July 25, 2021


Divine Dialogue of God with the Soul

Reflection for the Seventeenth Sunday of Ordinary Time.


At the risk of sounding irreverent, I will tell you a true story from the annals of my years teaching little children in Religious Education programs. Once Father was speaking with my second graders about their upcoming First Holy Communion. Wishing to determine how much they understood about the Holy Eucharist and the Mass, he asked this question:


“Does anyone know how Jesus comes into the host at Mass that will become your Holy Communion?” Hoping for a theological discussion on the Consecration at Mass, he was surprised at the great silence as the children pondered this question they had never heard before. Suddenly my half-pint professor raised his hand and said, “I can tell you what you want to know, Father!” Wrinkling his little face and balling his fists tightly, the child said, “It’s like this: Jesus scrunches Himself all up real tiny and squeezes into the host and there He is! THAT’S Holy Communion!”


Sometimes when I am contemplating the sacred Host at adoration, I think of that little one’s answer, and I marvel at the unquestioning faith of a child. Jesus, our Great God, makes Himself available to us in a little bit of consecrated bread, working marvelous miracles of Grace for us. God seems to like to use little things to do great things.


Instead of appearing on earth suddenly on the throne in the great palace in Rome, Jesus chose to take up His first dwelling in a tiny manger in a hidden animal shelter in the little town of Bethlehem.  At the wedding feast of Cana He used ordinary water and miraculously changed it into fine wine for the guests. When He wanted to feed five thousand people on the hillside in Palestine, He took two little fish (sardines?) and five small loaves and blessed them, distributing a picnic lunch that satisfied five thousand men, with plenty left over for the next meal.  And when He desired to remain with us for all time, Jesus took rather tasteless unleavened bread and some table wine at the Last Supper to bestow on us the greatest Gift of Love, the Holy Eucharist.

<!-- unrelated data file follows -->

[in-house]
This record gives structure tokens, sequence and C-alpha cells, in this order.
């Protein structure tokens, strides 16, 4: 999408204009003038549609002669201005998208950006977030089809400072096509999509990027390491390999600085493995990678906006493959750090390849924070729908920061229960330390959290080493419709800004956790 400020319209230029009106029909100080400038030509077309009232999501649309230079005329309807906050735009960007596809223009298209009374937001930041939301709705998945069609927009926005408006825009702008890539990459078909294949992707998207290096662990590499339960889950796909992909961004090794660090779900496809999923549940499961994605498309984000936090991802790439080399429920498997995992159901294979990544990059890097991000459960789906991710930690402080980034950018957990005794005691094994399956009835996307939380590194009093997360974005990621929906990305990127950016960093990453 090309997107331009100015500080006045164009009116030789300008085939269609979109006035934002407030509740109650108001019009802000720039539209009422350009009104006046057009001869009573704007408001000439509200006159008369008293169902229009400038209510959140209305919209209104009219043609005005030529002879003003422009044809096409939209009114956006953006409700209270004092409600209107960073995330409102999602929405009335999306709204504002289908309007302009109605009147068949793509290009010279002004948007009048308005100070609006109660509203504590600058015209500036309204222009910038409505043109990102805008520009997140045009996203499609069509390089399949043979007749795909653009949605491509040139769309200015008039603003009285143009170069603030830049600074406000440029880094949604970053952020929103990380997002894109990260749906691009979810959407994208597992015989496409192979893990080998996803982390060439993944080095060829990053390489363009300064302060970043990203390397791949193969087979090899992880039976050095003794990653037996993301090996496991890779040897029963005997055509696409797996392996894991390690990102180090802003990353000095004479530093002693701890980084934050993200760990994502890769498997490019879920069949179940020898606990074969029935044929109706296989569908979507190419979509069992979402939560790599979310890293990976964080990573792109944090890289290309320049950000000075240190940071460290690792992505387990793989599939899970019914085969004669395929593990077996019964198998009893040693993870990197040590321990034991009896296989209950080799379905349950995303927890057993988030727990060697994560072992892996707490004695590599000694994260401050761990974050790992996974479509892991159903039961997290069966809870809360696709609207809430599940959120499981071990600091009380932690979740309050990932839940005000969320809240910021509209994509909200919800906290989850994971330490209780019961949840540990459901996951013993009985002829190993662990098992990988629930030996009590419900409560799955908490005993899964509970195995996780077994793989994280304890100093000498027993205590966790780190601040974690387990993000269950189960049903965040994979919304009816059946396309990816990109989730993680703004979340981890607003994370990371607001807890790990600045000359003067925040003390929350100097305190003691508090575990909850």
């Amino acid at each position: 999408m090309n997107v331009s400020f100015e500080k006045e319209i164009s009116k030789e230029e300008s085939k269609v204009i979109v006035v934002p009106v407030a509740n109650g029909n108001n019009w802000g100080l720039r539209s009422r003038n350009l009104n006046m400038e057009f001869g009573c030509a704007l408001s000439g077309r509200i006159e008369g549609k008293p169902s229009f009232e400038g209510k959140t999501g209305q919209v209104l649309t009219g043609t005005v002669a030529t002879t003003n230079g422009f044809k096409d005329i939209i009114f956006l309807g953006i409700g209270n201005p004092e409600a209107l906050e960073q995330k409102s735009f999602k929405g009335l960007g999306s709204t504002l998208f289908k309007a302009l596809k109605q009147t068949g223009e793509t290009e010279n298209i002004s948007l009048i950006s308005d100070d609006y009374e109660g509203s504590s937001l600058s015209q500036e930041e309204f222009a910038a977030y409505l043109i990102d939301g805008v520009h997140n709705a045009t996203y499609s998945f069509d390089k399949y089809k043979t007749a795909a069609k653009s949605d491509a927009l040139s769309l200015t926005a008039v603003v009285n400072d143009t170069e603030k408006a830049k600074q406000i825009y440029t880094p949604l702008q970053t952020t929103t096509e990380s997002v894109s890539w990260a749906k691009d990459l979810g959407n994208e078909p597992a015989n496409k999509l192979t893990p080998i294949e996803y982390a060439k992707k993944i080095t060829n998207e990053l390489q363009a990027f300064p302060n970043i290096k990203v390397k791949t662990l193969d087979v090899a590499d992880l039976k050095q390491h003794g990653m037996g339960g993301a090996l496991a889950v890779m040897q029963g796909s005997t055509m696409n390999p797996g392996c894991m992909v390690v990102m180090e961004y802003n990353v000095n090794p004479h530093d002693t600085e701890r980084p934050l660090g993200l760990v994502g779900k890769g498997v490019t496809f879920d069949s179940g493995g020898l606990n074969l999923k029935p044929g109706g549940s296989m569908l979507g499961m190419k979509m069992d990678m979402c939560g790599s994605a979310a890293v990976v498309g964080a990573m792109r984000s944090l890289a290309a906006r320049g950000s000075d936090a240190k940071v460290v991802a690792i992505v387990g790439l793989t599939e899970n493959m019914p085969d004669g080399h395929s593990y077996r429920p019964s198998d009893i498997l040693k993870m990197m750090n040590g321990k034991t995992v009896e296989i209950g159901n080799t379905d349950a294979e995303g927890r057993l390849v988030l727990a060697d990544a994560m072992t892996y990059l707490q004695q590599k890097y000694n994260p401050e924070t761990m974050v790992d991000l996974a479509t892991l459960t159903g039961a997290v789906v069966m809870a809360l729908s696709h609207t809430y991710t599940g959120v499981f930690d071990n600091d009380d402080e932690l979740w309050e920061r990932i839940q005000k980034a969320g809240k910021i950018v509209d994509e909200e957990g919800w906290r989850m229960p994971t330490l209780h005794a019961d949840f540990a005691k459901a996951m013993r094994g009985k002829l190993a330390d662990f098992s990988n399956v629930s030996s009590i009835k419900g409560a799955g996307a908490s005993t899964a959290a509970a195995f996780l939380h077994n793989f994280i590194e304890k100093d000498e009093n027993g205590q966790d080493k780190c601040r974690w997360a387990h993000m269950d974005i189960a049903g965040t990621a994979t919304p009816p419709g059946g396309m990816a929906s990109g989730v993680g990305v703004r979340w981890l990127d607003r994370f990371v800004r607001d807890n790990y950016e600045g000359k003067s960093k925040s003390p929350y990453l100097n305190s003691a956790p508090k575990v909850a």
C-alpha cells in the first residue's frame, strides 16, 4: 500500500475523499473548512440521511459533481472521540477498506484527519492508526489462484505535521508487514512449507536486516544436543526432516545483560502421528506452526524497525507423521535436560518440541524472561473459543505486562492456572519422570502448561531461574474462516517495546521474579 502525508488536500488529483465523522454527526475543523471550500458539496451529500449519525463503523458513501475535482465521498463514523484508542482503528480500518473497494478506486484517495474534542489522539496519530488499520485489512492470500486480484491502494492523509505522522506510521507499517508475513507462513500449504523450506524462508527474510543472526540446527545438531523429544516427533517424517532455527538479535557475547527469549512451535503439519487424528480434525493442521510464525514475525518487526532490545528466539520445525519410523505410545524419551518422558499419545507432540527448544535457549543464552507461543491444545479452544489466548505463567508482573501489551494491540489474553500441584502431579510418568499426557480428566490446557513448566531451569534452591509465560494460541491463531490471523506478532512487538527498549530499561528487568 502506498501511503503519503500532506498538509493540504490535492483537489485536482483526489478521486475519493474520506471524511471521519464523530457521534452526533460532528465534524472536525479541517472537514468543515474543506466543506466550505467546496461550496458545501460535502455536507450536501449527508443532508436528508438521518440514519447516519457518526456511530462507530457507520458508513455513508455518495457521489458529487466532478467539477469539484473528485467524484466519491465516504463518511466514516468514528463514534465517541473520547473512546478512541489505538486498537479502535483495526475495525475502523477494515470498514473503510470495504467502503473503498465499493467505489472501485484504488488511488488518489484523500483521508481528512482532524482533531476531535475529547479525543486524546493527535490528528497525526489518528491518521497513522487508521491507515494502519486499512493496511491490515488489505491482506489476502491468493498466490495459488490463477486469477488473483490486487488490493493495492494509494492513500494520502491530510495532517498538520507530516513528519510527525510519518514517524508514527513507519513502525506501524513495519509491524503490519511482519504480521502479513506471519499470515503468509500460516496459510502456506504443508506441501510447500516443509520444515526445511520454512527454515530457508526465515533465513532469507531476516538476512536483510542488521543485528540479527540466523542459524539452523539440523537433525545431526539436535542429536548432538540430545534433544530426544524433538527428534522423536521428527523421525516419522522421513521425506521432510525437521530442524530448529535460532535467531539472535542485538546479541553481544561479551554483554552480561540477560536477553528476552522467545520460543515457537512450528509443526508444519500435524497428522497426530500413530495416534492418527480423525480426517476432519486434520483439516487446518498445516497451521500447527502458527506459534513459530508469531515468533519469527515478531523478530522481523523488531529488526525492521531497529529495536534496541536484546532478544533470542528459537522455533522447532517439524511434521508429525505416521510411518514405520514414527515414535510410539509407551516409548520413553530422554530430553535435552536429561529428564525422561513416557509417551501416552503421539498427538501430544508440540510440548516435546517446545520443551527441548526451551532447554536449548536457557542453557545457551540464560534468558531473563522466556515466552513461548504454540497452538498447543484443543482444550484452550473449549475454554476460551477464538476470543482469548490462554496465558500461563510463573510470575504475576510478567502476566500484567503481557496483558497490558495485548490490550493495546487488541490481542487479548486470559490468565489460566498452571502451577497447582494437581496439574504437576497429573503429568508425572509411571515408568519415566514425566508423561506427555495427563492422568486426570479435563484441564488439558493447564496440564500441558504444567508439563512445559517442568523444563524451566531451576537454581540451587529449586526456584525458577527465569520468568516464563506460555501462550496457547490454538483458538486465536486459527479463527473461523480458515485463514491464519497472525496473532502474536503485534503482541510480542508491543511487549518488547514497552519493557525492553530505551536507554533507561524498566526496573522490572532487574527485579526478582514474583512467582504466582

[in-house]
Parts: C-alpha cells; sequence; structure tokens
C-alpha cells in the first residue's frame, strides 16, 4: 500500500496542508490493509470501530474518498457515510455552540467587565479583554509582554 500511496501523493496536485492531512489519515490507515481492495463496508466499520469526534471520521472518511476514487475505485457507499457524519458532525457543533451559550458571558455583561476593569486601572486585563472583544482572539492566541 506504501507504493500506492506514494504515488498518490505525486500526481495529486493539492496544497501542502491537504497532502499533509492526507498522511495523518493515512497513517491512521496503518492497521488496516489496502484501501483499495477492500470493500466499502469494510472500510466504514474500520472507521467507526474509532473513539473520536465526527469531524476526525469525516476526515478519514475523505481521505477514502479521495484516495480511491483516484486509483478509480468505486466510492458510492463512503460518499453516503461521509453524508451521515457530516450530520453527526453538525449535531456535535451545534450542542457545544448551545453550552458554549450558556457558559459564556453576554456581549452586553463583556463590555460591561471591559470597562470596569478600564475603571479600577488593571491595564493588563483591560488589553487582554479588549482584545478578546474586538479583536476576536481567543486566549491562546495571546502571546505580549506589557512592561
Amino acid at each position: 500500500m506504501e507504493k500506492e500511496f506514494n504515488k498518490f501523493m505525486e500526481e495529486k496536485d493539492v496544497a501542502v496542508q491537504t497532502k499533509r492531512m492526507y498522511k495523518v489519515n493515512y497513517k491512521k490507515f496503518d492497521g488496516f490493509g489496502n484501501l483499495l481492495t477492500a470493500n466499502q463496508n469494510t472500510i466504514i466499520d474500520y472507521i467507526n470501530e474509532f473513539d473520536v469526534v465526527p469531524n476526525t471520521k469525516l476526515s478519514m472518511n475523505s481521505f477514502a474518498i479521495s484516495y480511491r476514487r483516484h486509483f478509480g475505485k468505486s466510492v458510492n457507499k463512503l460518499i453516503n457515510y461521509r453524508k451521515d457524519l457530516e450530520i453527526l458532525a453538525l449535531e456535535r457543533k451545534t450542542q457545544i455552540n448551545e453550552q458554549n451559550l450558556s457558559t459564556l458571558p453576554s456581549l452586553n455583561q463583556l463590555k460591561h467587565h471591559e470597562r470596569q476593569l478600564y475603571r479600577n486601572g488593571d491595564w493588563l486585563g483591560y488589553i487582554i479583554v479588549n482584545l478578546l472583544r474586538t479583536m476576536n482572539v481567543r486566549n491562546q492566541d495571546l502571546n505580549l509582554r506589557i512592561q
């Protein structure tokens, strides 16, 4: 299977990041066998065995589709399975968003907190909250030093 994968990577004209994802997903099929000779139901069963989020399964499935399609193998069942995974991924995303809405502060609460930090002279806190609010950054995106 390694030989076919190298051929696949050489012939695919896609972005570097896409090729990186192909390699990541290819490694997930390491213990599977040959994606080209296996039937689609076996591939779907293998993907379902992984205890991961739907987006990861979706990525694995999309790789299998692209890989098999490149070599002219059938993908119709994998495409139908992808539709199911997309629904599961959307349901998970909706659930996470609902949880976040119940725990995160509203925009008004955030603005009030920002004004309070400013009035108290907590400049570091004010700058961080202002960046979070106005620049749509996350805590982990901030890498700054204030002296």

In today’s first reading (2 Kings 4:42-44) and the Gospel (John 6:1-15) we are reminded  that small, earthy things become, in the hands of God, wondrous means of showing His greatness. He tells us that He can use the poorest of us, and our own poverty at that, to do splendid things to save the world from despair and hopelessness. Nothing is too small, too imperfect, too insignificant to be a conduit of God’s power and goodness. Nor should we ever think that we have nothing to offer God or His Church. We are sons and daughters of the King, so He can use us even in our brokenness and littleness to make a difference in the world that hungers for Him. Pope emeritus Benedict XVI says we are coworkers, warts and all, and reminds us of our exalted calling. Let us, then, rejoice in our universal call to holiness. If we think we aren’t strong enough to do much, let us remember the wooden manger, the jugs of water, the sardines and the unleavened bread. We may be dust, but in the eyes of God we have great promise.


May you find within yourself the loveliness God sees in you.


“With Mary, our lives continually proclaim the greatness of the Lord and the joy experienced in rendering service to Him.”

Holy Rule

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